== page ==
is that the space of possible analogies is quite large. For example, just restricting to the U.S. Patent database, there are ~107 patents to consider.
One approach to organizing a search through possible analogies is to put possible sources into a structure. But on what should basis the structure be developed—logic, lexical, or conceptual? Schunn and his colleague used a new Bayesian approach developed by Griffiths, Kemp, and Tennenbaum (2008) to empirically discover the structure in data. Their process allowed them to “bottom-up discover” that color is best represented as a wheel, animals as a tree structure, and the U.S. Supreme Court as a line. Schunn’s research team augmented this approach using Latent Semantic Analysis developed by Landauer, Foltz, and Laham(1998) to capture the basic semantics of text in patent descriptions. They then used Kemp and Tennenbaum’s algorithm to determine which kind of structure best organizes the data. It turns out a tree structure provides a good fit to the text similarity data.
Schunn then explained how they tested the approach on an actual engineering design problem: design a device to collect energy from human motion. They took a random set of “mechanical” patents from the U.S. Patent database and organized them using their algorithm. As part of the experiment, they used 72 undergraduate mechanical engineers, who were randomly assigned to one of three different conditions:
Near: see 5 patents considered close to the design problem in the semantic tree Far: see 5 patents considered far from the design problem in the semantic tree Control: given no patents prior to being asked to solve the problem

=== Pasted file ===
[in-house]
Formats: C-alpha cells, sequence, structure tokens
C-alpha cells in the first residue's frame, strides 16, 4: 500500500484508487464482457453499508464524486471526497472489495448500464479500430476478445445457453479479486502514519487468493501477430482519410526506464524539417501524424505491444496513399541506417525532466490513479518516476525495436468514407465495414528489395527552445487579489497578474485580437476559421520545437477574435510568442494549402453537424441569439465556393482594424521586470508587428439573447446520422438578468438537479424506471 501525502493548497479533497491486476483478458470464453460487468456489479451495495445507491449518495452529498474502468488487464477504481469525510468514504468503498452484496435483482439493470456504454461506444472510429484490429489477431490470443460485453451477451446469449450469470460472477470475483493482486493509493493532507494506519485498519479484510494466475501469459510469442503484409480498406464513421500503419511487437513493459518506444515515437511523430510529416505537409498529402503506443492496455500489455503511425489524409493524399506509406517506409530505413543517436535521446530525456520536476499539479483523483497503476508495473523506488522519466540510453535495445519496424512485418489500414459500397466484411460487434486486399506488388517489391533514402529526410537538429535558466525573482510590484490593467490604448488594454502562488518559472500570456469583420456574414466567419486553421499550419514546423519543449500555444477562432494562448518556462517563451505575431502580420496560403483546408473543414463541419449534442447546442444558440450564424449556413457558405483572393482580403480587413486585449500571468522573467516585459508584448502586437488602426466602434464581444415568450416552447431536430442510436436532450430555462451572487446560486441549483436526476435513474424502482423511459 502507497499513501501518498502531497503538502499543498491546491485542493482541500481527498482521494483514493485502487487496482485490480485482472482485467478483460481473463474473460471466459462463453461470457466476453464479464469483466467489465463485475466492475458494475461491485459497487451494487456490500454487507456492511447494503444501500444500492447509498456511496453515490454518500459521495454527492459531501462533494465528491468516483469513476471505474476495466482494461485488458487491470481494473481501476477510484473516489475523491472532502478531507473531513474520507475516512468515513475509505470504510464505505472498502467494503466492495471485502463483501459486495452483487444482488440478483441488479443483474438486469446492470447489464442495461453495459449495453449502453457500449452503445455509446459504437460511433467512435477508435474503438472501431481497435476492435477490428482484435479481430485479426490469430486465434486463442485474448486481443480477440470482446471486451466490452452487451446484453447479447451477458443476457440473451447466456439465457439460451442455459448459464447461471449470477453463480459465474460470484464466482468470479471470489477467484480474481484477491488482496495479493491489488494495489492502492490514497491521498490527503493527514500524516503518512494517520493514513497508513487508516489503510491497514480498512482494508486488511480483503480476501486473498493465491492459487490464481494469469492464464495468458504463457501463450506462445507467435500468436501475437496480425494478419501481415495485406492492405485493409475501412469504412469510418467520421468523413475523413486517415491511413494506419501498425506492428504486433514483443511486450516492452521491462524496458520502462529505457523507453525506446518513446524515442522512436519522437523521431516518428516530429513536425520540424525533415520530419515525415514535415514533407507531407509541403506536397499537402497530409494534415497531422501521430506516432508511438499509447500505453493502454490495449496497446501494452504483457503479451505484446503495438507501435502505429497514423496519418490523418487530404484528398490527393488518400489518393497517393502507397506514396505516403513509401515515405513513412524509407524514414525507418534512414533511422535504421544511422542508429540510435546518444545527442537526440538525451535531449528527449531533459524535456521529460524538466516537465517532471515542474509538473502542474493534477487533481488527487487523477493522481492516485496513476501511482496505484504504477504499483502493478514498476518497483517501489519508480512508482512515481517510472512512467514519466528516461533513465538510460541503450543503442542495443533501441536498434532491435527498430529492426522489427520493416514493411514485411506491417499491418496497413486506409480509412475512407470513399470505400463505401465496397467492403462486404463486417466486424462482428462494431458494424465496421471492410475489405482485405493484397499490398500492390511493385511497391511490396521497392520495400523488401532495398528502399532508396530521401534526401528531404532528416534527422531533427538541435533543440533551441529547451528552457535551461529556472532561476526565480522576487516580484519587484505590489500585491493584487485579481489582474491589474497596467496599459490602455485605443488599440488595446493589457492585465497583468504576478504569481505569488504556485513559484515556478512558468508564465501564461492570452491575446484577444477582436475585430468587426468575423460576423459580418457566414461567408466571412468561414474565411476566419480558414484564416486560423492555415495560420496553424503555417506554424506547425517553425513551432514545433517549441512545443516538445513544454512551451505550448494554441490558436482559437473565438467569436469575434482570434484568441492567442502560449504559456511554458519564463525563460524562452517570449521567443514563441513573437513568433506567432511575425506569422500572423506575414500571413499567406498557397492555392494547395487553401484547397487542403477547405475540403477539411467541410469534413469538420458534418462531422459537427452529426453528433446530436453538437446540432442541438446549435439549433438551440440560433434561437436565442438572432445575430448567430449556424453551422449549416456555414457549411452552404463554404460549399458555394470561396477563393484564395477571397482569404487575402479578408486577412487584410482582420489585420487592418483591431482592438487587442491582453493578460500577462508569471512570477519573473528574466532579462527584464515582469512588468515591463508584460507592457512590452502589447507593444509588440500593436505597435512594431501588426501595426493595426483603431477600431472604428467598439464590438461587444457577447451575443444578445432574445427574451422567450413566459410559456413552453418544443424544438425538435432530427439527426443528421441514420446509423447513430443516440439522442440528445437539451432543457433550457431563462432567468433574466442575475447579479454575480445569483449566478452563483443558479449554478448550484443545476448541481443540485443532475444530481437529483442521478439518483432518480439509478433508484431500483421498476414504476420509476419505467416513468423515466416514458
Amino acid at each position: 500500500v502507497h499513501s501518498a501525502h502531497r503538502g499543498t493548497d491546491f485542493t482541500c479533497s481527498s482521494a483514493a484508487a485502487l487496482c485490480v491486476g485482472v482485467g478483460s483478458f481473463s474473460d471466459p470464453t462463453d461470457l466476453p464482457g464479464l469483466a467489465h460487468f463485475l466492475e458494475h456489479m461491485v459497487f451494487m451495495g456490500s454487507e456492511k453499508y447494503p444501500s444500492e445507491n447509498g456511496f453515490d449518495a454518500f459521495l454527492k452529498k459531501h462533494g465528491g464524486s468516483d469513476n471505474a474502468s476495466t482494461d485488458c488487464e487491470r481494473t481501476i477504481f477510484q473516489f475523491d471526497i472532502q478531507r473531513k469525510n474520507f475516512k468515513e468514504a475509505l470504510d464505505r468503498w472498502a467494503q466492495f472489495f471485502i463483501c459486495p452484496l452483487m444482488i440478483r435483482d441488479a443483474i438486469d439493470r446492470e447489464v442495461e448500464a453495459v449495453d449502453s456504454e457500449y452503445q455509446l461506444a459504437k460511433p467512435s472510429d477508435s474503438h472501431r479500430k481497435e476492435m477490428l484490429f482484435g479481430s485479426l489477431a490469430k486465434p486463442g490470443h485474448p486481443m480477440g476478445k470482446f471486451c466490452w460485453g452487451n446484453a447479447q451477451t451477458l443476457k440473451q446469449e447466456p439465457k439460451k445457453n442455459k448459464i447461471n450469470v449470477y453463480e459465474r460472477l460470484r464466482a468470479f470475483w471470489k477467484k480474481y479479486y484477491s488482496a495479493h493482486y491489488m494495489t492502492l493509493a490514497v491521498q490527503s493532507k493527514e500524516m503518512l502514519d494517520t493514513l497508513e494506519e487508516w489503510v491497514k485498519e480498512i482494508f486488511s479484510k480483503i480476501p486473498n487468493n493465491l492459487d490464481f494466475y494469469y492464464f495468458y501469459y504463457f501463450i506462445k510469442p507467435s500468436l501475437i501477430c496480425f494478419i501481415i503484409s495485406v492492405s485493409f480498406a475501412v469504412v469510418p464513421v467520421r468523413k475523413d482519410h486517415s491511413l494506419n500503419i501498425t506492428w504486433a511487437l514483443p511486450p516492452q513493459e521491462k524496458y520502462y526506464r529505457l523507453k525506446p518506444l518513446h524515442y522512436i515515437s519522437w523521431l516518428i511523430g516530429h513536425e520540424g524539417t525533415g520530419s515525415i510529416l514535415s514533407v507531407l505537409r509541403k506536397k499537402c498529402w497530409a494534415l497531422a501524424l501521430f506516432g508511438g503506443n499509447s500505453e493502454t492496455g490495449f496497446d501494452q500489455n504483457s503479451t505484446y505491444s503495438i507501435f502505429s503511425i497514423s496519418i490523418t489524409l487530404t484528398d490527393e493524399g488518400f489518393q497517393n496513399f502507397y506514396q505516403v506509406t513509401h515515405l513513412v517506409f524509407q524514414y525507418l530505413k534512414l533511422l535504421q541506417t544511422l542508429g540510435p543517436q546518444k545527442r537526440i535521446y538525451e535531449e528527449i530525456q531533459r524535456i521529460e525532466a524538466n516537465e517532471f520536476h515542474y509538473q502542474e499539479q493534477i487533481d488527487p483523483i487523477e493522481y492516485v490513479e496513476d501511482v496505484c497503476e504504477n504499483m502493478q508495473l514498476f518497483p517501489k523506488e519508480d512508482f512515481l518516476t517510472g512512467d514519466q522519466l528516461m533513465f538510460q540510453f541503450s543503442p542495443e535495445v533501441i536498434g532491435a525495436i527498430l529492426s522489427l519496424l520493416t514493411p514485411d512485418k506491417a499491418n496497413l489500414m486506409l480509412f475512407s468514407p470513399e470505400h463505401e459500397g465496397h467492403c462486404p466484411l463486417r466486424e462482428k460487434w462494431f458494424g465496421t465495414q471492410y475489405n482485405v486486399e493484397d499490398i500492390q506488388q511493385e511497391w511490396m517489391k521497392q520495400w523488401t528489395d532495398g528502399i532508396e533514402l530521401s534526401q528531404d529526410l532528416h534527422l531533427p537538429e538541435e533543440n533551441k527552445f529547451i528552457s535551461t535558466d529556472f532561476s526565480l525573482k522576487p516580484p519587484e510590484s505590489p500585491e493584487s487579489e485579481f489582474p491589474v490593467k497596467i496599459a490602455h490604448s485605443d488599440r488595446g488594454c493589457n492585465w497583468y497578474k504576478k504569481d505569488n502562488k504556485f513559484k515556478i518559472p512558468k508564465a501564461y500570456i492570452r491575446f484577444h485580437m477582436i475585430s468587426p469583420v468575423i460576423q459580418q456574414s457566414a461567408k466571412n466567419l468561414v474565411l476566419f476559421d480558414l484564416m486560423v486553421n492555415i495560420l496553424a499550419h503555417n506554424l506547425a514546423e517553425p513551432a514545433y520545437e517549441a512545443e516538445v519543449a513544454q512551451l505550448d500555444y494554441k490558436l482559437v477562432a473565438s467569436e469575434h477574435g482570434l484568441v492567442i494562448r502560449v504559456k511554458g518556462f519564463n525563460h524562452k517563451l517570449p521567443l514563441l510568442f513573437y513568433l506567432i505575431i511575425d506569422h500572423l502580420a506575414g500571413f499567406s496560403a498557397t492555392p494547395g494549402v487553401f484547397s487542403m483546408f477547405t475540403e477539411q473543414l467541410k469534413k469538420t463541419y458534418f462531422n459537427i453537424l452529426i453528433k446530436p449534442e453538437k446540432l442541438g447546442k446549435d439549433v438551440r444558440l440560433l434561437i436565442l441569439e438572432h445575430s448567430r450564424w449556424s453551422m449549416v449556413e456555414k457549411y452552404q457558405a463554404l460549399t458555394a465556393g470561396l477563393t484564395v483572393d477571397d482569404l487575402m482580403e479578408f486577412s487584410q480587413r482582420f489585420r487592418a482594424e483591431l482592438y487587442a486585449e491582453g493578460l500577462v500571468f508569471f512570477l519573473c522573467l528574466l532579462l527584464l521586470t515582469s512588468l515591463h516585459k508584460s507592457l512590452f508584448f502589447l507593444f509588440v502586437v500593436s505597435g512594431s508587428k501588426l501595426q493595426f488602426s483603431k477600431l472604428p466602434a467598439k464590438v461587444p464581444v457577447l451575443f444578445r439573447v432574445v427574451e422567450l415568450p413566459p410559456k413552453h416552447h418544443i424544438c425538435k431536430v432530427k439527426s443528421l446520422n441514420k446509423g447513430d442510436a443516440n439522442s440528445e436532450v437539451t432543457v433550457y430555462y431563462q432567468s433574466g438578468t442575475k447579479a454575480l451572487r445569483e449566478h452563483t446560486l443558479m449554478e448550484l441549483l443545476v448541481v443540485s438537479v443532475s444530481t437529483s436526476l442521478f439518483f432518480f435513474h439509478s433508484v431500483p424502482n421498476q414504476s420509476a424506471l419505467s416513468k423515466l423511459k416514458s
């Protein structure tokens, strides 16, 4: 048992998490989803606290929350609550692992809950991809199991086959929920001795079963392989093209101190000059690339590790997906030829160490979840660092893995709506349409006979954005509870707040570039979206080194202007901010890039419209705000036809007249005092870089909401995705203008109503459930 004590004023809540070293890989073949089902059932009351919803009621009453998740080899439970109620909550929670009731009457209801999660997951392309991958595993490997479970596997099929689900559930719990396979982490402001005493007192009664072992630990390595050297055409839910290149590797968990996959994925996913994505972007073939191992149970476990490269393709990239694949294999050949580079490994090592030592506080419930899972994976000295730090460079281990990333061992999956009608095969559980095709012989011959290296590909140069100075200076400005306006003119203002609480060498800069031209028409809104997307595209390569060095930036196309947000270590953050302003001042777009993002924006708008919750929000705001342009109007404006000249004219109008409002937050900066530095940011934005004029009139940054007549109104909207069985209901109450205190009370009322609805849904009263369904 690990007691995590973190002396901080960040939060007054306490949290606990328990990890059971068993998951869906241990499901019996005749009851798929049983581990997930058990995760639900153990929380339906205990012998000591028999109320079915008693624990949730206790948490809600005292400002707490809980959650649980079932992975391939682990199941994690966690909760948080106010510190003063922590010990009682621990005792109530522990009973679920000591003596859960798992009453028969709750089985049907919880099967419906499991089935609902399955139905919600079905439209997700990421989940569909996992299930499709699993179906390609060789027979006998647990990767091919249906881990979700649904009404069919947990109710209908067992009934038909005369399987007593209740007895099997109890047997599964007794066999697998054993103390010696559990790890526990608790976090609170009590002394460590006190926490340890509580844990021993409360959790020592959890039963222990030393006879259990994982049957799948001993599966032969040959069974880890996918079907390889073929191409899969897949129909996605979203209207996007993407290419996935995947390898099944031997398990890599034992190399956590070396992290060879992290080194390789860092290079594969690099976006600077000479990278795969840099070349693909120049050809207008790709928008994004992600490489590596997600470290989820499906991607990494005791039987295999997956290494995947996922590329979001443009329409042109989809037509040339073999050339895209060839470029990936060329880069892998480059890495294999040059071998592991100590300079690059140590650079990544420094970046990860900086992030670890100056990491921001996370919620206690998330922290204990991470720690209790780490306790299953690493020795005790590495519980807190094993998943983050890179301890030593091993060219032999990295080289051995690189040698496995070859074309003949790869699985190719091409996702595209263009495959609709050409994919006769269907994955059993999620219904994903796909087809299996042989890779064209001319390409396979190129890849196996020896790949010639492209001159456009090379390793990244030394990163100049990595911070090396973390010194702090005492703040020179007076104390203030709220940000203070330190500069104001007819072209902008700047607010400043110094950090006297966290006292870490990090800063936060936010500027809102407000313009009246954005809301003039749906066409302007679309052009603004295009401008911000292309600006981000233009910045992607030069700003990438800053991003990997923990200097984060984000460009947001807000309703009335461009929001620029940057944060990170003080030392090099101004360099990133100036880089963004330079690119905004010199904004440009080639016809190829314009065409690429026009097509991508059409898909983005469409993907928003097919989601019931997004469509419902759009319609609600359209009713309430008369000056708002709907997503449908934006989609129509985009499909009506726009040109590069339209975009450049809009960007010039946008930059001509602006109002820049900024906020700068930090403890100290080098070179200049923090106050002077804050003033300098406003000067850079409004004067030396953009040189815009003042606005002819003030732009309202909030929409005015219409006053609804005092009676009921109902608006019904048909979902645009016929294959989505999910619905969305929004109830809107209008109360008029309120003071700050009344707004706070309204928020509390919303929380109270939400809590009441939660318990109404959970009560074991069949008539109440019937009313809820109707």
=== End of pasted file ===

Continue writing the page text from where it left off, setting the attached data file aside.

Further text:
Design solutions that were generated by the experimental subjects were coded for both novelty and quality.
Describing the findings of his project, Schunn said that the “Far” condition did worse than the “Control” or the “Near” conditions on both aspects of assessment—novelty and quality. This finding was the reverse of a previous study by his team, for which they used hand-selected patents instead of randomly chosen patents for their experiment (see Chan et al., 2011). To understand the difference in outcomes, Schunn and his colleagues added the previously used hand-selected patents to their 45 randomly selected patents, and re-ran the algorithm. They discovered that their near and far hand-selected patents were all closer to the design problem than the randomly selected patents that had been organized into relatively near and far. Thus, they essentially identified an inverted U-shape in the design quality and novelty data: very near patents are of no help, medium-distance patents can be useful, but very far patents are also of no help.
In conclusion, Schunn remarked that the result of his work expands notions of distance beyond the simple near/far binary distinction that is commonly used. His study also provides an objective distance function that can be used in research and practice to guide optimal analogy searches.33
33For more details on this research, see: Fu, Chan, Schunn et al. (2013); Fu, Chan, Cagan et al. (2013); and Chan et al. (2011).